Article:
Blog Archive

Saint Moses the Black

Saint Moses the Black
Saint Moses the Black

Popular Posts


Saint John the Theologian

Saint John the Theologian
Saint John the Theologian


Total Pageviews

Powered By Blogger
Wednesday, August 20, 2008

A Catechumen responds to Paul Negrut

As seen from his blog:

In Response to Paul Negrut

"While browsing Hank Hanegraaf's website, I decided to
do a search for the Orthodox Church and see what the site had to say about it.
Initially it was rather respectful of the Church...then I came across this
article by Paul Negrut, entitled Searching for the True Apostolic Church: What
Evangelicals Should Know about Eastern Orthodoxy and originally printed in
Hanegraaf's publication Christian Research Journal. What I read shocked me.

Negrut opens his article by citing the famous event where Peter
Gillquist, along with 2,000 followers from 17 different churches, embraced
Orthodoxy. It was proclaimed by many of them as a "coming home" to the apostolic
church. Taking a right turn, Negrut says to us that "one cannot avoid asking if
such statements are based on solid historical and theological arguments or if
this movement is yet another religious diversion."

I am curious as to
what this "religious diversion" is. Diversion from what? Is the Orthodox Church
comparable to Mormonism or Jehovah's Witnesses, who are drawing people away from
the true meaning of Christ? Perhaps Joel Kalvesmaki, editor of Dumbarton Oaks
Research Library and who wrote a response to the article, is right when he
asserts that the "growing number of converts to Orthodox Christianity from their
own ranks, Evangelicals have begun to publish to stave off the growing success
of a Christian tradition that, until recently, has generally been unknown."
However, I'm not particularly fond of conspiracy theories, and I don't think
this one article is proof of Protestant plan to turn people away from Orthodoxy
- I think it is simply an example of someone ignoring the real facts due to
stubborn thinking. I'm also not particularly fond of those with a "martyr's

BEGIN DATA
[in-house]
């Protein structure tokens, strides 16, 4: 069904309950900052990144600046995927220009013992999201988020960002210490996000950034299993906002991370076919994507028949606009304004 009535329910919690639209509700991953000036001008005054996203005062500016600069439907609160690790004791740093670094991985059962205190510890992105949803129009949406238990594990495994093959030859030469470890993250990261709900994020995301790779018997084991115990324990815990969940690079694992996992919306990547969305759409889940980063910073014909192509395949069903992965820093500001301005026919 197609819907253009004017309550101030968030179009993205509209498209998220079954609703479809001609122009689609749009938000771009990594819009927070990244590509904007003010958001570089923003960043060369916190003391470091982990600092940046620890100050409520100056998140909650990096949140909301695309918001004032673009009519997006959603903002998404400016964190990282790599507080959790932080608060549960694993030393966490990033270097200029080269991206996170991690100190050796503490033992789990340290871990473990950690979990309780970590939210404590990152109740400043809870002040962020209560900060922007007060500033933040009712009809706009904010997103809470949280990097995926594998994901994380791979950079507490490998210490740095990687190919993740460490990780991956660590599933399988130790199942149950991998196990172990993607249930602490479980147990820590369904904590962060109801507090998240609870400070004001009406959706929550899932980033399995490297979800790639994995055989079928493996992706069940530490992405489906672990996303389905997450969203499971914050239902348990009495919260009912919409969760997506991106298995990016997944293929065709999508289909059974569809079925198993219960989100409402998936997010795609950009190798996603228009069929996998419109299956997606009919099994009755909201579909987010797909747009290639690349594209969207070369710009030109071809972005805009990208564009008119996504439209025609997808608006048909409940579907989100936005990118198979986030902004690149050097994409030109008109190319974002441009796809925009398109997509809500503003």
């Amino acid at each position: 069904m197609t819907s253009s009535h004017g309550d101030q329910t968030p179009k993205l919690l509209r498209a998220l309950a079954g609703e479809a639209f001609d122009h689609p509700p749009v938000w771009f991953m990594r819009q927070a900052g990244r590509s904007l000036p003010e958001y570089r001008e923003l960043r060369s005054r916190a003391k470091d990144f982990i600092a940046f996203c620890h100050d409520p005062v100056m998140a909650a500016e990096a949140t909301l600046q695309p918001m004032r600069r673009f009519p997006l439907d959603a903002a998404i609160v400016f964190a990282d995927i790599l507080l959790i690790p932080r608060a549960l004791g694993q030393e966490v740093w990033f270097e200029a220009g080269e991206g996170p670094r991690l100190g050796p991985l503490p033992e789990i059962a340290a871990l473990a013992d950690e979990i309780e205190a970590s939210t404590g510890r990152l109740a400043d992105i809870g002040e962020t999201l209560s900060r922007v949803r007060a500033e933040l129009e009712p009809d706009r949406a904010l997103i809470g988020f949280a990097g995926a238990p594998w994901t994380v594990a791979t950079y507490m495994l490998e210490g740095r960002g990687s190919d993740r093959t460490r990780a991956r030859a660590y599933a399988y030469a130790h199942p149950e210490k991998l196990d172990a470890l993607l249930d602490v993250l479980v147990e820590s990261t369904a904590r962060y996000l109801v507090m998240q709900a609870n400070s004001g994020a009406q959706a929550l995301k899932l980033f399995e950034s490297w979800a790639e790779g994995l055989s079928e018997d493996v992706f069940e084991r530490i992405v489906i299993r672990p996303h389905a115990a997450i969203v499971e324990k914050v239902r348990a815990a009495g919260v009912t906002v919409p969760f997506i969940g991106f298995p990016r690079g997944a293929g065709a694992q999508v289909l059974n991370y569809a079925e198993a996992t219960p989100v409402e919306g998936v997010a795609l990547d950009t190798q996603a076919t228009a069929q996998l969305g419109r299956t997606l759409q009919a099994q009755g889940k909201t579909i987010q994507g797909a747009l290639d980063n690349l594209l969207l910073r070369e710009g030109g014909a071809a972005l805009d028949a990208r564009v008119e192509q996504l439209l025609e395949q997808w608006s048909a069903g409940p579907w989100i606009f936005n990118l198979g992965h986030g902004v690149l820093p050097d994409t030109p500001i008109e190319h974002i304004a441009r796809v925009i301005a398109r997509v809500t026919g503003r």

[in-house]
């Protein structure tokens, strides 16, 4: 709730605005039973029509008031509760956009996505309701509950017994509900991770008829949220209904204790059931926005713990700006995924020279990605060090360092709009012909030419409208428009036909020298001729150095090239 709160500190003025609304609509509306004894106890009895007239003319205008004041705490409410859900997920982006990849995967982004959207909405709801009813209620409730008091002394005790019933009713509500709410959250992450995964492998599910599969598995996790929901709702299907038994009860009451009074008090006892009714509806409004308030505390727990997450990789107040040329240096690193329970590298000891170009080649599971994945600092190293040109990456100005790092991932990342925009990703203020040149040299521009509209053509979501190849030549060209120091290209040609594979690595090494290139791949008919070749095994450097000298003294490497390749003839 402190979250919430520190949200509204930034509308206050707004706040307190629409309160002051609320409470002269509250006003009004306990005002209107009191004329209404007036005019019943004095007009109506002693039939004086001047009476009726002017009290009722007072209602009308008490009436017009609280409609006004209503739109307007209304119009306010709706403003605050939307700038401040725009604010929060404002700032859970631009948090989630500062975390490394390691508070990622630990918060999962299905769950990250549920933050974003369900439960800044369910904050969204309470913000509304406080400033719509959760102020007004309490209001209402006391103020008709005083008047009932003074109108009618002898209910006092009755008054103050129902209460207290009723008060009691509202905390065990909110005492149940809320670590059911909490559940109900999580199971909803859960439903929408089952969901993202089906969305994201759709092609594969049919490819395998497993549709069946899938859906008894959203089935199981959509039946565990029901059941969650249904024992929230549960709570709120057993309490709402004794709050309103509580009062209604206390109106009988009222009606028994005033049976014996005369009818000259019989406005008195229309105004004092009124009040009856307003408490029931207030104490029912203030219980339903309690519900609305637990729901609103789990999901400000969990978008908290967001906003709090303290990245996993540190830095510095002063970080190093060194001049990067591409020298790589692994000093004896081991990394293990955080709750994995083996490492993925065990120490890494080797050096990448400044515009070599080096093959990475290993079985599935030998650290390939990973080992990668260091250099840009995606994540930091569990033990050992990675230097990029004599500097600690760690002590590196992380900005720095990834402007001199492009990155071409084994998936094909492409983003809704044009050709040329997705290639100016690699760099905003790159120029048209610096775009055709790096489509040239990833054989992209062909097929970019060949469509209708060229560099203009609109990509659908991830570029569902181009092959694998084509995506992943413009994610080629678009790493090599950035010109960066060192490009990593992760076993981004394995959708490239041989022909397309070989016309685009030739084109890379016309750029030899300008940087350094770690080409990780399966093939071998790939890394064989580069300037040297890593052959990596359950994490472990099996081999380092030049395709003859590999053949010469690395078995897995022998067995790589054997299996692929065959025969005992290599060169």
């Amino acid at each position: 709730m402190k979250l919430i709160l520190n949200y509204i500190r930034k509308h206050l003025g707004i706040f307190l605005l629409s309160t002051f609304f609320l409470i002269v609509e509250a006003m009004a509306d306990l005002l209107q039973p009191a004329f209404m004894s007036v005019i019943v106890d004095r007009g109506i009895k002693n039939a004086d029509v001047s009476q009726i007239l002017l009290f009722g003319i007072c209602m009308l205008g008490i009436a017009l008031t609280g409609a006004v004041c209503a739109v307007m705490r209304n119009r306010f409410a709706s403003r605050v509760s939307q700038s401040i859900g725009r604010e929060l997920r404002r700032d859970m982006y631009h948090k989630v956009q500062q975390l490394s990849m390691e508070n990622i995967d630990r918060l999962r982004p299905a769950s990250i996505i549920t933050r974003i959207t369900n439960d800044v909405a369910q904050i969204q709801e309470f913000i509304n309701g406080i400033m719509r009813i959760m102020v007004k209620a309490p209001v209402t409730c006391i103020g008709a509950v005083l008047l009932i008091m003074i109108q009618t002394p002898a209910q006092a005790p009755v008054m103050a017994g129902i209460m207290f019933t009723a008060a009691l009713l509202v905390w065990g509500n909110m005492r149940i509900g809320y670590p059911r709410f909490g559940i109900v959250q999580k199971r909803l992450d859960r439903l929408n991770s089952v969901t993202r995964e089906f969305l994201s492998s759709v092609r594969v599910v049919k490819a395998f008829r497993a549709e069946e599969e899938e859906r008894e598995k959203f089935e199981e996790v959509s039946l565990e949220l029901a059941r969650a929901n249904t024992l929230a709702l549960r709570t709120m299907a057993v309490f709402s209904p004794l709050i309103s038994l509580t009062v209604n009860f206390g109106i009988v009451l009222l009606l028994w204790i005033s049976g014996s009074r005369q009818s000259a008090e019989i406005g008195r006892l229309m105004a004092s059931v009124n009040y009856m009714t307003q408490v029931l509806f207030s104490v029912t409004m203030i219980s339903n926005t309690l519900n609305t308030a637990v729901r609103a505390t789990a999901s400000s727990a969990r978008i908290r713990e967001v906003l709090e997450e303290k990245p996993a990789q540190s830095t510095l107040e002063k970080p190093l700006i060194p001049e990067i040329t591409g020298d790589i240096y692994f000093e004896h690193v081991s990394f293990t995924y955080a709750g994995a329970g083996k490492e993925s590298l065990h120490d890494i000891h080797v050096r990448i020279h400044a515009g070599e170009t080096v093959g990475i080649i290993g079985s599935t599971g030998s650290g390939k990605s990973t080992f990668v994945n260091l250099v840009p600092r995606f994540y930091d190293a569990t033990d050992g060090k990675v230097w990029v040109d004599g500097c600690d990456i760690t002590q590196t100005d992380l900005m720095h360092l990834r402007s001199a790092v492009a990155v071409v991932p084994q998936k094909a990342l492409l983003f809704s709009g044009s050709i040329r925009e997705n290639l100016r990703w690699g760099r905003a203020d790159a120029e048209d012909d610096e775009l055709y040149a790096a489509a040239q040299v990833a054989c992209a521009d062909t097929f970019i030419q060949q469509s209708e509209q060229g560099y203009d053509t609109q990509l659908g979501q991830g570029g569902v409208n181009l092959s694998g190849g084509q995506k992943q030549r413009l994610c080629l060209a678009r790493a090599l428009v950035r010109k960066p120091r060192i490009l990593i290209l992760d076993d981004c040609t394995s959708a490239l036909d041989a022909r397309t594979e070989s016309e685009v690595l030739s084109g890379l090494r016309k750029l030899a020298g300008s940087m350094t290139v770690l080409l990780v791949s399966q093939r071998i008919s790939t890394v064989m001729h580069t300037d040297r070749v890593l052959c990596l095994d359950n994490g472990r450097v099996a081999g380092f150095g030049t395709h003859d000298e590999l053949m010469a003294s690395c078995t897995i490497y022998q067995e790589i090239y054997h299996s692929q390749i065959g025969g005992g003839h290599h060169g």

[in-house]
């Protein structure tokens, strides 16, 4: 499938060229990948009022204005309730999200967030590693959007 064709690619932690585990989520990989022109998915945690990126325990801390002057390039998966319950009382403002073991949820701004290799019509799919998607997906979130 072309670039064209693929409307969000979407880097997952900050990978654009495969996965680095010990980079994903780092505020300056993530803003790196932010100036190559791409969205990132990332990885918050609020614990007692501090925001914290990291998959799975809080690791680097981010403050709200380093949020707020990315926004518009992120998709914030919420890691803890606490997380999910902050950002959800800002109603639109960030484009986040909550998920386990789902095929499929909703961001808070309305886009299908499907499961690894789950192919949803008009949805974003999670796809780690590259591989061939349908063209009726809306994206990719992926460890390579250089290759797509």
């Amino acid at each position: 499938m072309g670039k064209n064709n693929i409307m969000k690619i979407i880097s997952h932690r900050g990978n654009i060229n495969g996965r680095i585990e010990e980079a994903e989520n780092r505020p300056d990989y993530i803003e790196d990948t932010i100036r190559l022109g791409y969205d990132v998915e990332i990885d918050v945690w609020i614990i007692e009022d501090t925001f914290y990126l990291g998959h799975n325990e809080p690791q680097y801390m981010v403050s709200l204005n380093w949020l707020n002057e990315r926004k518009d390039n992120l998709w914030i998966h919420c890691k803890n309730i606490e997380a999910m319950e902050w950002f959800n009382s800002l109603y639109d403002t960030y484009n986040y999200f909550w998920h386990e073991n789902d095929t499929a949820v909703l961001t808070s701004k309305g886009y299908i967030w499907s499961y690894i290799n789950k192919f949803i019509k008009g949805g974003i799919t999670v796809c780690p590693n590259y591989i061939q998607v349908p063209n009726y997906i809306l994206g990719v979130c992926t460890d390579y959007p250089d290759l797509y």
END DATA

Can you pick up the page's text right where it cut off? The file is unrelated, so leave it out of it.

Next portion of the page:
complex" and don't want to make those reading this blog for the first time think
the Orthodox population has such an attitude.

In any case, Negrut's
article is full of misunderstandings and fallacies, which I'd like to go into in
detail by following his arguments point by point.


Negrut begins his critique of Orthodoxy by saying that,
contrary to popular belief, "Orthodoxy is not a monolithic bloc that shares a
unified tradition and church life." The term "Eastern Orthodoxy," Negrut
explains, "comprises all the Christian churches that separated at an early age
from the Western tradition (Rome) in order to follow one of the ancient
patriarchies (Jerusalem, Antioch, Alexandria, and Constantinople)."

The problem here is that Negrut has his history completely reversed:
Eastern Christianity did not split from Rome - Rome split from the East! I spoke
about this in greater detail in
this entry, but I will summarize it

After the fall of the Roman Empire, Rome felt
isolated due to political separation between east and west, and gradually more
and more power was granted to the Roman Pope, who began to act more independent
of the other Churches. After conflicts of interest in the Balkans and Latin
versus Greek services, a Roman delegation excommunicated the entire Eastern
Church in the 11th century, thereby splitting west from east. The sacking of
Constantinople by Crusaders fulfilled the schism.This made me wonder if Negrut
had really read Gillquist's book, rather than glanced through a few pages or
read a couple of reviews for it. All of what I've just said is discussed from
pages 47-53 of Becoming Orthodox, with two pages dedicated to a map showing the
splits Christianity experienced from the crucifixion of Christ to the Anglican

To read the rest, go to his blog: In Response to Paul Negrut



Tony said...

Thank you for posting this here, as well as the kind words on the original post. You truly flatter me!

Jnorm said...

no prob, anytime!


Related Posts with Thumbnails